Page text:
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How to Work out Percentages

Knowing how to work out percentages is an important thing to be able to do in Statistics and Math in general.

A good starting point with percentages is to have a solid understanding of both  fractions  and  decimals.

The main logic of percentages in Math shouldn’t be hard to get your head around with a good handling of those topics.

With percentages, an entire amount of a group or quantity is classed as &nbsp100%.

Say you had &nbsp56&nbsp biscuits in a tin,

then &nbsp100%&nbsp of that tin is &nbsp56&nbsp biscuits, the whole amount of biscuits in the tin.

Percentages as Fractions and Decimals:

One way of representing percentages is as a fraction.

For example.

20% &nbsp=&nbsp \bf{\frac{20}{100}} &nbsp &nbsp , &nbsp &nbsp 70% &nbsp=&nbsp \bf{\frac{70}{100}} &nbsp &nbsp , &nbsp &nbsp 34% &nbsp=&nbsp \bf{\frac{34}{100}} &nbsp &nbsp , &nbsp &nbsp 9% &nbsp=&nbsp \bf{\frac{9}{100}}

There is also a decimal form for such fractions, and the decimal form can also be used to represent percentages.

\bf{\frac{20}{100}} &nbsp=&nbsp 0.2 &nbsp &nbsp , &nbsp &nbsp \bf{\frac{70}{100}} &nbsp=&nbsp 0.7 &nbsp &nbsp , &nbsp &nbsp \bf{\frac{34}{100}} &nbsp=&nbsp 0.34 &nbsp &nbsp , &nbsp &nbsp \bf{\frac{9}{100}} &nbsp=&nbsp 0.09

How to Work out Percentages:

When we want to establish a specific percentage of an initial quantity, we look to multiply the quantity by the fraction or the decimal form of the percentage.

If we wanted to find percentages of the number &nbsp300:

30%&nbsp of &nbsp300 &nbsp = &nbsp \bf{\frac{20}{100}} × 300 &nbsp = &nbsp \bf{\frac{6000}{100}} &nbsp = &nbsp60 &nbsp &nbsp or &nbsp &nbsp 0.2 × 300 &nbsp=&nbsp 60

34%&nbsp of &nbsp300 &nbsp = &nbsp 0.34 × 300 &nbsp=&nbsp 102

9%&nbsp of &nbsp200 &nbsp = &nbsp 0.09 × 300 &nbsp=&nbsp 27

Examples &nbsp &nbsp


In a shoe shop a pair of boots has &nbsp32%&nbsp reduced from the usual price of &nbsp$80.

What amount was taken off the price of &nbsp$80?

Solution&nbsp &nbsp

32%&nbsp of &nbsp680 &nbsp = &nbsp 0.32 × 80 &nbsp=&nbsp 25.6

$25.60&nbsp was reduced from the usual price of &nbsp$80.


A motorbike is initially worth &nbsp$14’000,&nbsp then lowers in value by &nbsp18%&nbsp over 3 years.

How much is the motorbike worth after &nbsp3&nbsp years?

Solution&nbsp &nbsp

A reduction of &nbsp18%,&nbsp means that the bike will be &nbsp82%&nbsp of the initial value.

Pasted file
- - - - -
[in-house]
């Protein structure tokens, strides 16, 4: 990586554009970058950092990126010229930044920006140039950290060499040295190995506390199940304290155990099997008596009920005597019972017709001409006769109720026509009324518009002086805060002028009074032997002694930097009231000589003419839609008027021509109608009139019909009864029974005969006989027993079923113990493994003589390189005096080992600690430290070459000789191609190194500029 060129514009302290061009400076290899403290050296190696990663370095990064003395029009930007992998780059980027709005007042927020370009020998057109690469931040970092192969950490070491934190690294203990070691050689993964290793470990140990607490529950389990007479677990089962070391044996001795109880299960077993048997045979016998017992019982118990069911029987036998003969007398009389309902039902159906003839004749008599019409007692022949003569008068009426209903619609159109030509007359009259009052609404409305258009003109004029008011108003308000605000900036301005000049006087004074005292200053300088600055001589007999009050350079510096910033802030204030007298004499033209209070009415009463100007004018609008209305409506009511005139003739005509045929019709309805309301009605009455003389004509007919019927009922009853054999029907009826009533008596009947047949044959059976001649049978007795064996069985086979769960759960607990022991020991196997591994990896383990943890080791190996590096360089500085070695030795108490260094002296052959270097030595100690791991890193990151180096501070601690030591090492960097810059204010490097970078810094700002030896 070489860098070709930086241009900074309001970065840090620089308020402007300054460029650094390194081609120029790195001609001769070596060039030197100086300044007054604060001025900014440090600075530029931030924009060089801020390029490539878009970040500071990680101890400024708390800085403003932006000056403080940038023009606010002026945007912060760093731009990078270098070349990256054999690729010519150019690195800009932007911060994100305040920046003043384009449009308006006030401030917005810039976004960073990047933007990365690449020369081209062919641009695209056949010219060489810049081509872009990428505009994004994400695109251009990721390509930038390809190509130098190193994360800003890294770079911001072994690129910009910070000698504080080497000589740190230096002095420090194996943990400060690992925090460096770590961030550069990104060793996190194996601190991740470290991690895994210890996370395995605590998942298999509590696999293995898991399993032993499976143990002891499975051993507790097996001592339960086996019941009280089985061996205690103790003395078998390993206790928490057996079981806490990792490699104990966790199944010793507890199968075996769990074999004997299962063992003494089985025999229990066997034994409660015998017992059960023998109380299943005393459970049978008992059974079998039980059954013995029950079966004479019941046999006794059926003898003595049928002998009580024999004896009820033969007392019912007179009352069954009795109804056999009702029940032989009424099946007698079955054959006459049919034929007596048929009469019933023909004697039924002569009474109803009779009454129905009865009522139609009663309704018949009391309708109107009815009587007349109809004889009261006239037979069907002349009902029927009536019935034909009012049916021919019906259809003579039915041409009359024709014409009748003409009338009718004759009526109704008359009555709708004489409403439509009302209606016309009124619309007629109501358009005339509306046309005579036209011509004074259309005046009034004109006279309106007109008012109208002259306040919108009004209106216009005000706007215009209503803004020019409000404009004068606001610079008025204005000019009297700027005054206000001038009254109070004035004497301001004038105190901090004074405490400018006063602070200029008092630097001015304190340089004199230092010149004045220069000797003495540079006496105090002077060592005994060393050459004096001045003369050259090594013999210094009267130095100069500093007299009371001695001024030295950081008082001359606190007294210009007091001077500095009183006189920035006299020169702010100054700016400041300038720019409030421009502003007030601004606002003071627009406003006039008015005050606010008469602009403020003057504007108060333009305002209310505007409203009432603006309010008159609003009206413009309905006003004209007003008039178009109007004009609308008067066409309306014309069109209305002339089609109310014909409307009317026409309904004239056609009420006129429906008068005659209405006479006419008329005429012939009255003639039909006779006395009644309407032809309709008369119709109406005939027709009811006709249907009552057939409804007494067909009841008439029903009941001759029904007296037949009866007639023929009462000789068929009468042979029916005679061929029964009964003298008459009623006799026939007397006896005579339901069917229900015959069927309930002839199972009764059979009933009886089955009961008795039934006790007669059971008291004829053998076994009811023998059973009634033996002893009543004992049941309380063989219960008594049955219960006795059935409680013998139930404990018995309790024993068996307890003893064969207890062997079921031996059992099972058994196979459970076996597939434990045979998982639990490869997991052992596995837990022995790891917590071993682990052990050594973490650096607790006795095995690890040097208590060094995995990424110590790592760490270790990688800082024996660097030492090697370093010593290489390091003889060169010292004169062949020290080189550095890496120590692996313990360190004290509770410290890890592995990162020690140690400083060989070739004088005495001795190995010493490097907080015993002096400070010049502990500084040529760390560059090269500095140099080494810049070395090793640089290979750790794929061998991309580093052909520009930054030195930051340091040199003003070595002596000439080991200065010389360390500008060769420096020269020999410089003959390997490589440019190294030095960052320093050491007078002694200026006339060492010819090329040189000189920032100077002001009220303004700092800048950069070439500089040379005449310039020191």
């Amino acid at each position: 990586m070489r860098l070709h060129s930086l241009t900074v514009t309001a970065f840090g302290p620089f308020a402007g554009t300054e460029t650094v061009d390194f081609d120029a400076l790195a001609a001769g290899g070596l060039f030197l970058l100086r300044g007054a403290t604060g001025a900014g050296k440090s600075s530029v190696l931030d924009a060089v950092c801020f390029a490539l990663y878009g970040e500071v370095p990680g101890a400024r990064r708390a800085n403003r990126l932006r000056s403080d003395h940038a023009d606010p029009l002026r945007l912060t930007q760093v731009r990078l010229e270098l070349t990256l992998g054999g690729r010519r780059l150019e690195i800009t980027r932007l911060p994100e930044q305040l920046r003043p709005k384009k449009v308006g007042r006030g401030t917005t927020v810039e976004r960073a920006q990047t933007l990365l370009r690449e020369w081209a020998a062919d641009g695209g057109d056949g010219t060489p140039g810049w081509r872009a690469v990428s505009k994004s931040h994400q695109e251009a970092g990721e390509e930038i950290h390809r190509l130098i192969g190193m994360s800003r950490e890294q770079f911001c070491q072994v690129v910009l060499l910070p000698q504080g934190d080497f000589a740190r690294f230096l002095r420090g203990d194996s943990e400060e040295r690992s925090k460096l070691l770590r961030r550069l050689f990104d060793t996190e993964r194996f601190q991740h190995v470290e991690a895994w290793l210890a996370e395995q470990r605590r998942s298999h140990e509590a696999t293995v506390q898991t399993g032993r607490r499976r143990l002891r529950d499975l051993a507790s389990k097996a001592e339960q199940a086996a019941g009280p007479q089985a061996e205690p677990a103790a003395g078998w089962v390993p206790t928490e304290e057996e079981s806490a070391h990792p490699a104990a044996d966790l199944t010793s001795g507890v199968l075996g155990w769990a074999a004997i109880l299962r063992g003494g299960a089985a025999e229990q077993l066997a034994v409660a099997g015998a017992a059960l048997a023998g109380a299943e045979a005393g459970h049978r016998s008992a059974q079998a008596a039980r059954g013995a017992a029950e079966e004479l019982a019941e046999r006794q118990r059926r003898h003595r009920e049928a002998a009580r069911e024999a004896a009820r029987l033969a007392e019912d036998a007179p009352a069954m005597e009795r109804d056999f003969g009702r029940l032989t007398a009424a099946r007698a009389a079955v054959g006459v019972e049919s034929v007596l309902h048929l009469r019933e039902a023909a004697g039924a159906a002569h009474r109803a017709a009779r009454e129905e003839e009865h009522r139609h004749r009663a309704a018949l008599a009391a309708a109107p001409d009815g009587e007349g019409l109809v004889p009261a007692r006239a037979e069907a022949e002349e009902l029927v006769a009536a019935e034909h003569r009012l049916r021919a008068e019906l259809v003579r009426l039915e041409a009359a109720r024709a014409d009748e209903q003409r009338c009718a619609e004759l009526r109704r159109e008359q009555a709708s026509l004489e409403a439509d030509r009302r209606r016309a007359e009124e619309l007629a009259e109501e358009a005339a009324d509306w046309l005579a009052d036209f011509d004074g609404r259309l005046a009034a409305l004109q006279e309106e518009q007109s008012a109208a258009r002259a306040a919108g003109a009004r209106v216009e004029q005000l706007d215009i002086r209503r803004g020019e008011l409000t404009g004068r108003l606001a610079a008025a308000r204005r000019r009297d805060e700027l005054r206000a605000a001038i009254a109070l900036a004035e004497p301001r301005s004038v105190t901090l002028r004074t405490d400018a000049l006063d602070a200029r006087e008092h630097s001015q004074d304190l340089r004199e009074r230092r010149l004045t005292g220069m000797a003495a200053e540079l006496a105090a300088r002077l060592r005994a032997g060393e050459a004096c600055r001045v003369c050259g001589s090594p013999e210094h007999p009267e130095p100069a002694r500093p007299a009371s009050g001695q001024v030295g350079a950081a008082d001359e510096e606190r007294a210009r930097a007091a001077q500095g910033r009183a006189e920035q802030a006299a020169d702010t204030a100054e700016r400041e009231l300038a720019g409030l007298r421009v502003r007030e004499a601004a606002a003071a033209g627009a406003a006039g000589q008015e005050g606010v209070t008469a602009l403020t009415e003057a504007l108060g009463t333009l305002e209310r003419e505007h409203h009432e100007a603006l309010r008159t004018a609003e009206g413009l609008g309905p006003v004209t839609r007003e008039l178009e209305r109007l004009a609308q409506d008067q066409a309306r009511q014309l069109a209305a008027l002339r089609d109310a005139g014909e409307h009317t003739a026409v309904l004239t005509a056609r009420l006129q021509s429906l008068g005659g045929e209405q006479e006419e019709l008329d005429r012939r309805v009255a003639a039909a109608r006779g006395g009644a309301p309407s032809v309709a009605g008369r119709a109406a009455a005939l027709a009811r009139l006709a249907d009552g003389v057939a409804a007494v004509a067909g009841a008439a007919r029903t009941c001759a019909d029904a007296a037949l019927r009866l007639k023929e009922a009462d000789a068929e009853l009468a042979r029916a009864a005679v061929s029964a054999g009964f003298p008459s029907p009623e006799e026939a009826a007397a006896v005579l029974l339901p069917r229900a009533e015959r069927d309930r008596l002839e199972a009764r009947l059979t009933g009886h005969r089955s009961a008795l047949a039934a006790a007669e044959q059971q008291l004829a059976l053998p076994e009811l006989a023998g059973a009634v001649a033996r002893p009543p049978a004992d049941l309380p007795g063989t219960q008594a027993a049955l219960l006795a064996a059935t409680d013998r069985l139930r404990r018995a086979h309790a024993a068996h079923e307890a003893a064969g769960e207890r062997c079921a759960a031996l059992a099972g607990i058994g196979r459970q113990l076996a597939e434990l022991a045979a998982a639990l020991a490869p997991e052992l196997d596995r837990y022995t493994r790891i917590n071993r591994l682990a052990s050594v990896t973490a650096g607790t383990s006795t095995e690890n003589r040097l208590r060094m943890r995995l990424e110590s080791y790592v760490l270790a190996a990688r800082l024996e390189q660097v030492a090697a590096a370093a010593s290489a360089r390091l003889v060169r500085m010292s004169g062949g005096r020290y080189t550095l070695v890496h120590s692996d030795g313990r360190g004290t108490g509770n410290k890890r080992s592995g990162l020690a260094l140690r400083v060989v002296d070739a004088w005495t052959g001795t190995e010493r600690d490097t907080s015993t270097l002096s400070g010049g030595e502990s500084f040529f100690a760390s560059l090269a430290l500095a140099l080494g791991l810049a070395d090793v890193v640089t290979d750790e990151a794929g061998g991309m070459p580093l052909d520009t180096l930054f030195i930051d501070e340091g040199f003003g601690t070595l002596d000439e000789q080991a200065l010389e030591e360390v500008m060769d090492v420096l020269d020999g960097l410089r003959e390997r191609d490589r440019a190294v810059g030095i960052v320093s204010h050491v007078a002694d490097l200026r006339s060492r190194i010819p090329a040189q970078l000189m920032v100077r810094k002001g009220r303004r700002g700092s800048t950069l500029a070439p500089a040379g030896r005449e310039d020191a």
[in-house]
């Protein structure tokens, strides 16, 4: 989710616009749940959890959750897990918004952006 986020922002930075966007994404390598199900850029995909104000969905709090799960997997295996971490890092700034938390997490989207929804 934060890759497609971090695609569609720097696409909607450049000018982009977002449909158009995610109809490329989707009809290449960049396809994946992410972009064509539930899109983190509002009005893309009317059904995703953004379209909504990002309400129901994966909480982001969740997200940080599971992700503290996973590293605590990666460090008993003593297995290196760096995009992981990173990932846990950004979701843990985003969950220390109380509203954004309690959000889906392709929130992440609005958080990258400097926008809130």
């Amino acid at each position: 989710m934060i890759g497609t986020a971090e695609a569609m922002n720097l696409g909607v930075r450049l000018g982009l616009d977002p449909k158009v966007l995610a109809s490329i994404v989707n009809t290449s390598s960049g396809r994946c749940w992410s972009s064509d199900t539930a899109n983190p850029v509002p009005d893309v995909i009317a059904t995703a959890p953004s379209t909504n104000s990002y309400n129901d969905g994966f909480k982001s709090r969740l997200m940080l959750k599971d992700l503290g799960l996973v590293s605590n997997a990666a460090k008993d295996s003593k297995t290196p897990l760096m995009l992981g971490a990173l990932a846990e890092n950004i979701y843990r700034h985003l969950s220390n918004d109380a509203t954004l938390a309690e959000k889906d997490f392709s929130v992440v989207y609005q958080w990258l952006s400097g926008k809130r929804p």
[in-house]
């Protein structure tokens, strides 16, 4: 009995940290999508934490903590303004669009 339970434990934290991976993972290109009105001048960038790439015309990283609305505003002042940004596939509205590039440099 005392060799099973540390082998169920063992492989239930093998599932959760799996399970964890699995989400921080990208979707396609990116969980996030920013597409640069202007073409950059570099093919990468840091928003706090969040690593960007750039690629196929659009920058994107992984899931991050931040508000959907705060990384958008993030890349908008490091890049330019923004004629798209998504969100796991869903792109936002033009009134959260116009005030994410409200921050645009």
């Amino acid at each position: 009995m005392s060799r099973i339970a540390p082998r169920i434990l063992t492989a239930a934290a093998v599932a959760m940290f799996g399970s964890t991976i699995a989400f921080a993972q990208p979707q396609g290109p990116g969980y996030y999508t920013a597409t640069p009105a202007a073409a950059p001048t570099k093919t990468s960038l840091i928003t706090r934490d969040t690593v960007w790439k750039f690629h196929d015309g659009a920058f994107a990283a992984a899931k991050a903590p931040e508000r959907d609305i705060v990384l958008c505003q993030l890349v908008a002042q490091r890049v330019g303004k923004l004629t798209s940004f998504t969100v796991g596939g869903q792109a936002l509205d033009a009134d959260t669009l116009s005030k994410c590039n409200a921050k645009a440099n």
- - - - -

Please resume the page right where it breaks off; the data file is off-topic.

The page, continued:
0.82 × 14’000 &nbsp=&nbsp 11’480

After &nbsp3&nbsp years the motorbike is worth a value of &nbsp$11’480.


A painting bought for &nbsp$16’000,&nbsp has increased in value since it was purchased by &nbsp>12%,&nbsp what is the new value?


So it’s the original piano price,&nbsp 100%,&nbsp plus an additional &nbsp12%&nbsp of the original price.

100% &nbsp=&nbsp \bf{\frac{100}{100}} &nbsp&nbsp , &nbsp&nbsp 12% &nbsp=&nbsp \bf{\frac{12}{100}}

112% &nbsp=&nbsp 100% + 12% &nbsp=&nbsp \bf{\frac{100}{100}} + \bf{\frac{12}{100}} &nbsp=&nbsp \bf{\frac{112}{100}} &nbsp=&nbsp 1.12

1.12 × 16’000 &nbsp=&nbsp 17’920

The new amount the painting is valued at is &nbsp$17’920.

How to Work out Percentages,
Further Examples

When learning how to work out percentages in Math, it’s handy to know how to go the other way with percentage amounts.

That is, when you know the newer value of say a car or house, but you would like to work out the original value before a percentage increase or decrease.

When this is the case, what you want to do is to flip upside down the percentage fraction that would’ve been used on the original value to give the new amount.

Then multiply the new amount you know by this new flipped fraction.

Examples &nbsp &nbsp


A clothes shop raises the price of a jumper by &nbsp20%.&nbsp The new price is &nbsp$48.

What was the price of the jumper before the raise?

Solution&nbsp &nbsp

The fraction for adding an extra &nbsp20%&nbsp on is &nbsp\bf{\frac{120}{100}}.

Flipping this fraction gives &nbsp\bf{\frac{100}{120}}.

Now we multiply this fraction by the raised value of the jumper, to obtain the original price.

\bf{\frac{100}{120}} × 48 &nbsp=&nbsp 40

The jumper was &nbsp$40&nbsp before the clothes shop raised the price by &nbsp20%.


The clothes shop also has a jacket which they have decreased the price of by &nbsp18%.&nbsp The new price is &nbsp$88.56.

What was the original price of this TV before the decrease?

Solution&nbsp &nbsp

The fraction for taking an extra &nbsp18%&nbsp off is &nbsp\bf{\frac{82}{100}}.

Flipping this fraction gives &nbsp\bf{\frac{100}{82}}.

Again we can multiply this fraction by the new lower price of thee jacket, to get the price before the reduction.

\bf{\frac{100}{82}} × 88.56 &nbsp=&nbsp 108

The jacket was &nbsp$108&nbsp before the clothes shop decreased the price by &nbsp18%.

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